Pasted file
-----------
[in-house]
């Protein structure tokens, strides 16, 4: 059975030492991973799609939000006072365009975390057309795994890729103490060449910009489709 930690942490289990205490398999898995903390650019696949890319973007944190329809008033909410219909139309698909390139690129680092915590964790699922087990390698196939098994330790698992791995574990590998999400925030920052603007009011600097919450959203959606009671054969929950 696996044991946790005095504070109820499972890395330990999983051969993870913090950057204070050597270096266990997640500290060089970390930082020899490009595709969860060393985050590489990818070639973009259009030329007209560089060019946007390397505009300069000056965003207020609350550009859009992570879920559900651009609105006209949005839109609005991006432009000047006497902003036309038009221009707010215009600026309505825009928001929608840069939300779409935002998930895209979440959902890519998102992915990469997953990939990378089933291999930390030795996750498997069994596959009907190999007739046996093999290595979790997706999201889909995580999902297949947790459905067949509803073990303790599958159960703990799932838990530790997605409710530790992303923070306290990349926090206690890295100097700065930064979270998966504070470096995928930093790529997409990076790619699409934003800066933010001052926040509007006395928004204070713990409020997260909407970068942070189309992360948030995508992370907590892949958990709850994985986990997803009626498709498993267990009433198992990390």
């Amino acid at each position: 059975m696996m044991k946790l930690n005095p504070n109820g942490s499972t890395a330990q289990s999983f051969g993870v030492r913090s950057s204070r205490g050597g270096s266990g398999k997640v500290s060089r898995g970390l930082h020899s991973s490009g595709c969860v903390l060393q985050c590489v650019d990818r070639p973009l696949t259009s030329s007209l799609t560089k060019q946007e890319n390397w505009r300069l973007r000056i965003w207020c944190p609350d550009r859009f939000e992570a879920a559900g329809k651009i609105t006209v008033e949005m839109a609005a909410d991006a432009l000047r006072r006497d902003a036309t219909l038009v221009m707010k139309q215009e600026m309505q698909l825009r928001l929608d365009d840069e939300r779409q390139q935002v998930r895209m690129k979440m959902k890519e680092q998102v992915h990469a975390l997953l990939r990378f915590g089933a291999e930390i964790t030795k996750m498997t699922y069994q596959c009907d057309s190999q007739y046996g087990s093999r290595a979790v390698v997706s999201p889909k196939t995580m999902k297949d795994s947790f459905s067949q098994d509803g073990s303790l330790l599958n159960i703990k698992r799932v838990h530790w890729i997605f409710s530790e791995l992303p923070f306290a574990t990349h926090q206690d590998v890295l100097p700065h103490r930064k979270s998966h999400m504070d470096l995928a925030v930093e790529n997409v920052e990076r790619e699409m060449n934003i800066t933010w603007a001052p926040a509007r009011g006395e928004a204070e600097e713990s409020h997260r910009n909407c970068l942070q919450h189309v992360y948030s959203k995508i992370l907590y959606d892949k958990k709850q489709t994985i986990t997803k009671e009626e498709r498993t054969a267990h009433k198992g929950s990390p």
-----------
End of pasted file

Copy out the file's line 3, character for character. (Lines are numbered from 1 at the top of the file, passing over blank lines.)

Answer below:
């Amino acid at each position: 059975m696996m044991k946790l930690n005095p504070n109820g942490s499972t890395a330990q289990s999983f051969g993870v030492r913090s950057s204070r205490g050597g270096s266990g398999k997640v500290s060089r898995g970390l930082h020899s991973s490009g595709c969860v903390l060393q985050c590489v650019d990818r070639p973009l696949t259009s030329s007209l799609t560089k060019q946007e890319n390397w505009r300069l973007r000056i965003w207020c944190p609350d550009r859009f939000e992570a879920a559900g329809k651009i609105t006209v008033e949005m839109a609005a909410d991006a432009l000047r006072r006497d902003a036309t219909l038009v221009m707010k139309q215009e600026m309505q698909l825009r928001l929608d365009d840069e939300r779409q390139q935002v998930r895209m690129k979440m959902k890519e680092q998102v992915h990469a975390l997953l990939r990378f915590g089933a291999e930390i964790t030795k996750m498997t699922y069994q596959c009907d057309s190999q007739y046996g087990s093999r290595a979790v390698v997706s999201p889909k196939t995580m999902k297949d795994s947790f459905s067949q098994d509803g073990s303790l330790l599958n159960i703990k698992r799932v838990h530790w890729i997605f409710s530790e791995l992303p923070f306290a574990t990349h926090q206690d590998v890295l100097p700065h103490r930064k979270s998966h999400m504070d470096l995928a925030v930093e790529n997409v920052e990076r790619e699409m060449n934003i800066t933010w603007a001052p926040a509007r009011g006395e928004a204070e600097e713990s409020h997260r910009n909407c970068l942070q919450h189309v992360y948030s959203k995508i992370l907590y959606d892949k958990k709850q489709t994985i986990t997803k009671e009626e498709r498993t054969a267990h009433k198992g929950s990390p």